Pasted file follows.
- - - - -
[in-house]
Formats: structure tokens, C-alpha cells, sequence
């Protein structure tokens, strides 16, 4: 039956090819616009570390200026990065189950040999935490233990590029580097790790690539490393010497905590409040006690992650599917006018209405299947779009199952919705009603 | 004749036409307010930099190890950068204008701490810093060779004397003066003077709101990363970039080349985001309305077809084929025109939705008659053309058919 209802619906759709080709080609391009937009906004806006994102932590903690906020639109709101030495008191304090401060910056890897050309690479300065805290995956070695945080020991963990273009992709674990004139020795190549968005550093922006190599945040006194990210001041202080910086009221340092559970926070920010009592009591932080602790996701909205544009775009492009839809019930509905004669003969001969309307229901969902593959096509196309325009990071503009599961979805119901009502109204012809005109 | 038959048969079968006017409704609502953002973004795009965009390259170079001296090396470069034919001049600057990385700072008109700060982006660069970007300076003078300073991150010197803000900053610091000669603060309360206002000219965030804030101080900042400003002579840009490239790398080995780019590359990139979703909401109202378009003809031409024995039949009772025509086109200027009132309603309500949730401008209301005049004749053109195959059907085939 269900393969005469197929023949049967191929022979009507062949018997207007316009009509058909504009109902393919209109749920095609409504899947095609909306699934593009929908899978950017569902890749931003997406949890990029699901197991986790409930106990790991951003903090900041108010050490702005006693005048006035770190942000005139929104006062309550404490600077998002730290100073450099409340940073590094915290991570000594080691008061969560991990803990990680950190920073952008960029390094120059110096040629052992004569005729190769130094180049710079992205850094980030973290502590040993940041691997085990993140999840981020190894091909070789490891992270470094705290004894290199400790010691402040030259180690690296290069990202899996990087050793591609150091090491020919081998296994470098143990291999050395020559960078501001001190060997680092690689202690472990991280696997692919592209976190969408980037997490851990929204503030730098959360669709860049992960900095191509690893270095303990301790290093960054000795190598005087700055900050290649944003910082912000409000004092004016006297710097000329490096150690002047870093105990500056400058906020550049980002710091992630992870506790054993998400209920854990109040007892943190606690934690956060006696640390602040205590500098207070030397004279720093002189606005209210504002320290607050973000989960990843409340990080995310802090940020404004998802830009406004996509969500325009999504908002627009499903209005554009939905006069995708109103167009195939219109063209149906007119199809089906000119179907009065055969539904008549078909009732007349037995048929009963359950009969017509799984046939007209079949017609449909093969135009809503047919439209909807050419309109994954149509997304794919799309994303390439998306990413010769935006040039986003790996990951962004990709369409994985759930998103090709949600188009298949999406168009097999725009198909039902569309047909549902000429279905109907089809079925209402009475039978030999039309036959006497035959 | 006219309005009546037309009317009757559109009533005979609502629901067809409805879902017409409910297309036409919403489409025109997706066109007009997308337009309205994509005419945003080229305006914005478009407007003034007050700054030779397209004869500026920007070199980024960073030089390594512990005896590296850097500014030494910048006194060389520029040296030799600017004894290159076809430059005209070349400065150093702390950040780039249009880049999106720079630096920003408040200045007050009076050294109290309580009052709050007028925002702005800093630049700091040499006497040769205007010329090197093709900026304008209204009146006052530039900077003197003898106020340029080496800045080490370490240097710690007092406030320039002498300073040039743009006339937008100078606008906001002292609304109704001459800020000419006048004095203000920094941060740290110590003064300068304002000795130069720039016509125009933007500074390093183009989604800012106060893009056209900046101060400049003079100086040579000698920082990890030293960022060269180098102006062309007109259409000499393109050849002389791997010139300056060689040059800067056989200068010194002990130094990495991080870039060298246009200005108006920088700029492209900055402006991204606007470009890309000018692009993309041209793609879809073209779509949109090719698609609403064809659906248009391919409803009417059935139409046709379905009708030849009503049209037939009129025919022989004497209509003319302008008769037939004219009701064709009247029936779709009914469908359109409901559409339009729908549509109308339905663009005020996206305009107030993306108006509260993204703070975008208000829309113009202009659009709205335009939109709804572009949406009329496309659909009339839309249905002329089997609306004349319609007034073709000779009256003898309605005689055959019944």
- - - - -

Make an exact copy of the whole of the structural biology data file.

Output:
[in-house]
Formats: structure tokens, C-alpha cells, sequence
């Protein structure tokens, strides 16, 4: 039956090819616009570390200026990065189950040999935490233990590029580097790790690539490393010497905590409040006690992650599917006018209405299947779009199952919705009603 | 004749036409307010930099190890950068204008701490810093060779004397003066003077709101990363970039080349985001309305077809084929025109939705008659053309058919 209802619906759709080709080609391009937009906004806006994102932590903690906020639109709101030495008191304090401060910056890897050309690479300065805290995956070695945080020991963990273009992709674990004139020795190549968005550093922006190599945040006194990210001041202080910086009221340092559970926070920010009592009591932080602790996701909205544009775009492009839809019930509905004669003969001969309307229901969902593959096509196309325009990071503009599961979805119901009502109204012809005109 | 038959048969079968006017409704609502953002973004795009965009390259170079001296090396470069034919001049600057990385700072008109700060982006660069970007300076003078300073991150010197803000900053610091000669603060309360206002000219965030804030101080900042400003002579840009490239790398080995780019590359990139979703909401109202378009003809031409024995039949009772025509086109200027009132309603309500949730401008209301005049004749053109195959059907085939 269900393969005469197929023949049967191929022979009507062949018997207007316009009509058909504009109902393919209109749920095609409504899947095609909306699934593009929908899978950017569902890749931003997406949890990029699901197991986790409930106990790991951003903090900041108010050490702005006693005048006035770190942000005139929104006062309550404490600077998002730290100073450099409340940073590094915290991570000594080691008061969560991990803990990680950190920073952008960029390094120059110096040629052992004569005729190769130094180049710079992205850094980030973290502590040993940041691997085990993140999840981020190894091909070789490891992270470094705290004894290199400790010691402040030259180690690296290069990202899996990087050793591609150091090491020919081998296994470098143990291999050395020559960078501001001190060997680092690689202690472990991280696997692919592209976190969408980037997490851990929204503030730098959360669709860049992960900095191509690893270095303990301790290093960054000795190598005087700055900050290649944003910082912000409000004092004016006297710097000329490096150690002047870093105990500056400058906020550049980002710091992630992870506790054993998400209920854990109040007892943190606690934690956060006696640390602040205590500098207070030397004279720093002189606005209210504002320290607050973000989960990843409340990080995310802090940020404004998802830009406004996509969500325009999504908002627009499903209005554009939905006069995708109103167009195939219109063209149906007119199809089906000119179907009065055969539904008549078909009732007349037995048929009963359950009969017509799984046939007209079949017609449909093969135009809503047919439209909807050419309109994954149509997304794919799309994303390439998306990413010769935006040039986003790996990951962004990709369409994985759930998103090709949600188009298949999406168009097999725009198909039902569309047909549902000429279905109907089809079925209402009475039978030999039309036959006497035959 | 006219309005009546037309009317009757559109009533005979609502629901067809409805879902017409409910297309036409919403489409025109997706066109007009997308337009309205994509005419945003080229305006914005478009407007003034007050700054030779397209004869500026920007070199980024960073030089390594512990005896590296850097500014030494910048006194060389520029040296030799600017004894290159076809430059005209070349400065150093702390950040780039249009880049999106720079630096920003408040200045007050009076050294109290309580009052709050007028925002702005800093630049700091040499006497040769205007010329090197093709900026304008209204009146006052530039900077003197003898106020340029080496800045080490370490240097710690007092406030320039002498300073040039743009006339937008100078606008906001002292609304109704001459800020000419006048004095203000920094941060740290110590003064300068304002000795130069720039016509125009933007500074390093183009989604800012106060893009056209900046101060400049003079100086040579000698920082990890030293960022060269180098102006062309007109259409000499393109050849002389791997010139300056060689040059800067056989200068010194002990130094990495991080870039060298246009200005108006920088700029492209900055402006991204606007470009890309000018692009993309041209793609879809073209779509949109090719698609609403064809659906248009391919409803009417059935139409046709379905009708030849009503049209037939009129025919022989004497209509003319302008008769037939004219009701064709009247029936779709009914469908359109409901559409339009729908549509109308339905663009005020996206305009107030993306108006509260993204703070975008208000829309113009202009659009709205335009939109709804572009949406009329496309659909009339839309249905002329089997609306004349319609007034073709000779009256003898309605005689055959019944």